Monday, September 11, 2006

The Same Differences

When I was young, I wished to be the same. I yearned for it. It meant comfort and belonging. Part was the human need for understanding. I was sure that being the same came without strings, pains, or problems. I was young, callow, and idealistic. Shallow with good intentions. So young.

I tried to learn how to do it. I studied how people thought and what they did. I could do anything. I could do that. I knew I could. I watched. I listened. I tried. I adjusted. I tried again. Like a child in dress-up clothes, playing so seriously, I imagined people would see the image I wanted them to see.

What they saw was a picture that wasn’t right, that didn’t work. Like that child in dress-up clothes, I was doing the same things, but not knowing why. I was the wrong kind of living doll − an inexperienced, badly costumed actor − overstated, overdressed, with no understanding for the part I chose. I didn’t mean to fool or confuse them, or me. I probably tried too hard to please them at my own expense.

I thought if I fixed my differences, life would make sense and the pieces would finally fit. I would fit. I could see it so clearly. The world would make sense. I would have a rightful part in it.

The real dancing could begin, because . . . then everyone would see who I really am − if only I would change to be like just like them.

I was trying to be invisibly visible. I succeeded. I was an oxymoron. I looked so closely that I couldn’t see. I tried so hard to be like them, so that I wouldn’t have to try so hard to be who I am.

The irony in those musical words dances across my face and through my ears.

If only I’d been looking. at the context − the one that didn’t have me as the center of the universe − I might have noticed everyone trying as hard as I was. I might have seen that those folks, those folks I thought looked so much the same as each other, are individuals with wonderful distinct, dynamic differences worth getting to know.

The differences are what make us the same.
−me strauss Letting me be

8 comments:

Robert Bruce said...

Oh man, you brought me back with this one Liz. So much time wasted and yet, not so wasted.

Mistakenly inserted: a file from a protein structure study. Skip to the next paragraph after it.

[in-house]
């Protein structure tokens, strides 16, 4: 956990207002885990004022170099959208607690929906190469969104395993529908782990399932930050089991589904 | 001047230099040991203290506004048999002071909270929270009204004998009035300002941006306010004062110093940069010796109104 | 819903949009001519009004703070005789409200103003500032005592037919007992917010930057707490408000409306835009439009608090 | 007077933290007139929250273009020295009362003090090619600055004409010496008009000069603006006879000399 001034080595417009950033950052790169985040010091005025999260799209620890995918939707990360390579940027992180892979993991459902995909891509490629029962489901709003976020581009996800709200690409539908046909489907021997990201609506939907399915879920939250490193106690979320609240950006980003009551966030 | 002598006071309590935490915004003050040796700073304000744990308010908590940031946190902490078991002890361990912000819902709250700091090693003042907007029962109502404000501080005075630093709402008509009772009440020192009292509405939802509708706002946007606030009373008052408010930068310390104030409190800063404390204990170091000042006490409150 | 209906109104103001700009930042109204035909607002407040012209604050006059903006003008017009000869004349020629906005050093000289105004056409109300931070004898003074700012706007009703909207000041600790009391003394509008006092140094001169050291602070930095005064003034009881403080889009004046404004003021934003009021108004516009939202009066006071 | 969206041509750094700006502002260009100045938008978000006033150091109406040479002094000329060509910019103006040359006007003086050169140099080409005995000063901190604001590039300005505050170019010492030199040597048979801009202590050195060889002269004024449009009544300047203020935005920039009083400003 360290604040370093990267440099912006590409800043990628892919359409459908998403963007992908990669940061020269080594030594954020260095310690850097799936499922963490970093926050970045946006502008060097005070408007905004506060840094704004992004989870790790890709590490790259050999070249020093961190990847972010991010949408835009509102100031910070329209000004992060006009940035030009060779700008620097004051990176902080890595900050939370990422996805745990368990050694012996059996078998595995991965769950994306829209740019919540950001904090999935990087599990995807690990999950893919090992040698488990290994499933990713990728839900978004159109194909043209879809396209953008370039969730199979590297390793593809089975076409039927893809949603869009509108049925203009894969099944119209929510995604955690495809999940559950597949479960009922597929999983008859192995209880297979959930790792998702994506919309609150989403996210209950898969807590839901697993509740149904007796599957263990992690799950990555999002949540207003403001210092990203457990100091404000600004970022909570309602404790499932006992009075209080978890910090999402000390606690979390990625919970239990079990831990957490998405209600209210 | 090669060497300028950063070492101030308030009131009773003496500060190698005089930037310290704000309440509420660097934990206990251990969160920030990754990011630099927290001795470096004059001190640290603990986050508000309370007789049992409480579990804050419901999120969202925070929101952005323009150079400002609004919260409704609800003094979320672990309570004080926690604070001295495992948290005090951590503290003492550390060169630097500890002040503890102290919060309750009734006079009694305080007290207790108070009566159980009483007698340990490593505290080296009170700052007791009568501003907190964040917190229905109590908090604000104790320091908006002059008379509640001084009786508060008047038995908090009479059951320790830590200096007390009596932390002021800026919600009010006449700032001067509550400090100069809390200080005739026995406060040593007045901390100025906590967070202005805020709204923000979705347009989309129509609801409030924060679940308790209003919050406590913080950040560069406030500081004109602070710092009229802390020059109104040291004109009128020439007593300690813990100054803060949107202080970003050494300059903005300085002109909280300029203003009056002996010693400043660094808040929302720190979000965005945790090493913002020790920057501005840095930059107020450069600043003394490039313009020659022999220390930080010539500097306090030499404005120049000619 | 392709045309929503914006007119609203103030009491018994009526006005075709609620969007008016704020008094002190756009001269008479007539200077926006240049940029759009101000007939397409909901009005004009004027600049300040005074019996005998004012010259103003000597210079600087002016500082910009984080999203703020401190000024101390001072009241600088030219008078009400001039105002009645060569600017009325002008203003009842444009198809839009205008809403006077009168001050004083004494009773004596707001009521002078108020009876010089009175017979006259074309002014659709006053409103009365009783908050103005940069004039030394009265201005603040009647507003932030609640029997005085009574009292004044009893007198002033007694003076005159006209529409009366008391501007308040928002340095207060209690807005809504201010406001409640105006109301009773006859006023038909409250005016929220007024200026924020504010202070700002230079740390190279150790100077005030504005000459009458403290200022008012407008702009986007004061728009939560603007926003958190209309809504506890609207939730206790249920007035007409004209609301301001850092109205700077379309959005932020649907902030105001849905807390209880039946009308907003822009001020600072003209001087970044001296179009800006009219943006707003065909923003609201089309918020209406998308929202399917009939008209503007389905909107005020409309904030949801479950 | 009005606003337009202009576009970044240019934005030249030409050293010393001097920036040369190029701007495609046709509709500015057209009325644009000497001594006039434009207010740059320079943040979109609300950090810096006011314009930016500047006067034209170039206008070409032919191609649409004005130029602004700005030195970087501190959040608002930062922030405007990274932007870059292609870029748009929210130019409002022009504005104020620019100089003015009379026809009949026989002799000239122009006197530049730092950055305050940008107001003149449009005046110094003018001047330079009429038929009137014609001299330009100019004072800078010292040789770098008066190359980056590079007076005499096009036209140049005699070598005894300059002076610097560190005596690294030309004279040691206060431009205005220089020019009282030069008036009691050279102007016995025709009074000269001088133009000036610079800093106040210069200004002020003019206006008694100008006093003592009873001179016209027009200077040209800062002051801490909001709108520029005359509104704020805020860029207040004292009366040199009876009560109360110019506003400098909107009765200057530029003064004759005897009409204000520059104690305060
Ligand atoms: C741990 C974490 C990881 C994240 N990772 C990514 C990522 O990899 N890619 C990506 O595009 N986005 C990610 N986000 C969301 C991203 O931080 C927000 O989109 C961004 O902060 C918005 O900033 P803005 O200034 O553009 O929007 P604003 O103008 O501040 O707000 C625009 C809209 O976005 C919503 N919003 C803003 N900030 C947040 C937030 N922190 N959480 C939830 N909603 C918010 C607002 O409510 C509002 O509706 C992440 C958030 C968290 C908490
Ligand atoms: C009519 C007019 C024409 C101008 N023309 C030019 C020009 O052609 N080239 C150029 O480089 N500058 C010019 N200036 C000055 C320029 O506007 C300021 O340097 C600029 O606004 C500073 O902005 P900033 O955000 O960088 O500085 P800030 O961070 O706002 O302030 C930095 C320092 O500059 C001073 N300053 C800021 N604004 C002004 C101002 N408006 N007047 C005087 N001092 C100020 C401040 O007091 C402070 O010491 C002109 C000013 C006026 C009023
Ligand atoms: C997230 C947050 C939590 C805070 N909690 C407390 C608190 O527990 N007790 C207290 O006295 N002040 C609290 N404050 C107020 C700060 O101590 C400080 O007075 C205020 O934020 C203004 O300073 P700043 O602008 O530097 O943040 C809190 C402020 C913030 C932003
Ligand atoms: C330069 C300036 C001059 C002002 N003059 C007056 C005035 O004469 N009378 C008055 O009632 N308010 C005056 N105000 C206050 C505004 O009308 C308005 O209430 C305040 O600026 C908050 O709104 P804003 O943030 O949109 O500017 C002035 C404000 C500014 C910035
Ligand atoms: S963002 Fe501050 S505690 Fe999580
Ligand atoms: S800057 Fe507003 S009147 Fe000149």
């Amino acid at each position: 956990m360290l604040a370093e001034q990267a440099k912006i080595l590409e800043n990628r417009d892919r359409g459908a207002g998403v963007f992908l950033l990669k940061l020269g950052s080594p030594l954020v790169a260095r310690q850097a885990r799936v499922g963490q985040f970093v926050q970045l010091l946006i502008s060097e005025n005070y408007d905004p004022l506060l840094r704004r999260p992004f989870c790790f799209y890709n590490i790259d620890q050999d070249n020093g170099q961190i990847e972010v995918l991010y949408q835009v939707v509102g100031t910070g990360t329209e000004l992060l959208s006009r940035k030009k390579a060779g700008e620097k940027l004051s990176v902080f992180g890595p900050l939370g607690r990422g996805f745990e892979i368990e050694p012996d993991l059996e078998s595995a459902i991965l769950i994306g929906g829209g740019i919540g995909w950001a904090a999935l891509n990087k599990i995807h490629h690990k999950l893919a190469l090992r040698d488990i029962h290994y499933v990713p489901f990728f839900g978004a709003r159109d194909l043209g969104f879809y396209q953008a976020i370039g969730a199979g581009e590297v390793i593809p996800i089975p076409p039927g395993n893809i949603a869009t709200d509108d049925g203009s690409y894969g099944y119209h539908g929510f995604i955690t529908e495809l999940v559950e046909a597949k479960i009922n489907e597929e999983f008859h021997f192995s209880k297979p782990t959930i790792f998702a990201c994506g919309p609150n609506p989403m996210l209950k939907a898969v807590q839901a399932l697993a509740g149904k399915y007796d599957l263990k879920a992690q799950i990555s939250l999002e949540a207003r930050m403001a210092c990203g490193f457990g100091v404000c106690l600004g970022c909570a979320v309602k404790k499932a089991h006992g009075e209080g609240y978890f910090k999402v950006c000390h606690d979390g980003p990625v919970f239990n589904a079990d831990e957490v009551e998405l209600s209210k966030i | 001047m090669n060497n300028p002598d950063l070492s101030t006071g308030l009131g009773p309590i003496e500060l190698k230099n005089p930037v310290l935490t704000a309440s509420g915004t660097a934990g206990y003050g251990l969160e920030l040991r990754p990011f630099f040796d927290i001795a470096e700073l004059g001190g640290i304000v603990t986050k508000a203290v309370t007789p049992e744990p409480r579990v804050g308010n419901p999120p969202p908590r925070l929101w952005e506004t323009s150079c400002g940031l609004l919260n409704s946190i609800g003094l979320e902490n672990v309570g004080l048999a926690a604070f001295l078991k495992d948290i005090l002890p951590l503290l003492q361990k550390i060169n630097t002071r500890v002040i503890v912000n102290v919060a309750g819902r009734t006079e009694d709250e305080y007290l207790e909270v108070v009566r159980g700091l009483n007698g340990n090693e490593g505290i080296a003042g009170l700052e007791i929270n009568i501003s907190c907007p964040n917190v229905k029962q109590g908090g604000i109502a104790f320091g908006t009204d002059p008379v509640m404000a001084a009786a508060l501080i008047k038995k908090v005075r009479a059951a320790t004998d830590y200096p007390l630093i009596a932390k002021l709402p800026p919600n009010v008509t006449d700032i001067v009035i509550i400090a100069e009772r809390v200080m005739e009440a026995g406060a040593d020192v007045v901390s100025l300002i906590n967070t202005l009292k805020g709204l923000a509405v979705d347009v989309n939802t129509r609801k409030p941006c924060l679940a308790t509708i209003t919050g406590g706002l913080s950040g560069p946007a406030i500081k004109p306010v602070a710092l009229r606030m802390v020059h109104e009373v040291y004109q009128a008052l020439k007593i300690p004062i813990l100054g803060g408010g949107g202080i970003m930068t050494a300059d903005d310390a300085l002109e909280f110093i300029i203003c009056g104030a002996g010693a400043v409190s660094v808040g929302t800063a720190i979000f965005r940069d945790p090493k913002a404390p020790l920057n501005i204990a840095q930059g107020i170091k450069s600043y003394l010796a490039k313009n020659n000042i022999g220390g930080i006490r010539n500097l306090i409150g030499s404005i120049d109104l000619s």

And of course now, as adults, the game is so much more complicated yet, not so complicated.

Funny thing is, the mask was always transparent. And still is.

ME Strauss said...

Hello Robert,
We're all same people still aren't we? The thoughts have changed in such small ways. They still seem like me only newer, not older. Sometimes when I look in the mirror I expect to see the same face. What a surprise when instead I see the face of my mother . . .

Dawn said...

Liz, your post reminds me of something I read over the weekend. It starts out with the author giving a seminar to a group he calls a room full of Jim's. Later, he meets a wise woman named Agnes who gives him some good advice: you have to be 2 things - fascinated by the life of every person you meet, and grateful for who they are and what they do.
That's when - it seems to me - the real dancing can begin and those dynamic differences energize us.

I wish I knew that when I was in high school . . .

ME Strauss said...

Hi Dawn,
Yes, every minute I think about this I think how much I've always liked the people who knew how to ask questions and how afraid I was to do so, thinking that folks would tell what they wanted me to know. I didn't realize how that might have seemed to them. . . .

Trée said...

Liz, if someone wants to know who I am, I should just tell them to read your blog. I feel like you know me from the inside out or that we have lived parallel lives.

ME Strauss said...

Trée,
I think that's the kindest compliment. It must come from the tea and cookies we've shared so many nights . . . What a lovely thing to think that we're alike. It gives me hope to think about that.

Anonymous said...

a so beautiful poetic text!...


cristina

ME Strauss said...

Thank you, Christina.
I tried to say something last night, but Blogger just wouldn't cooperate.

This one was special to me too. :)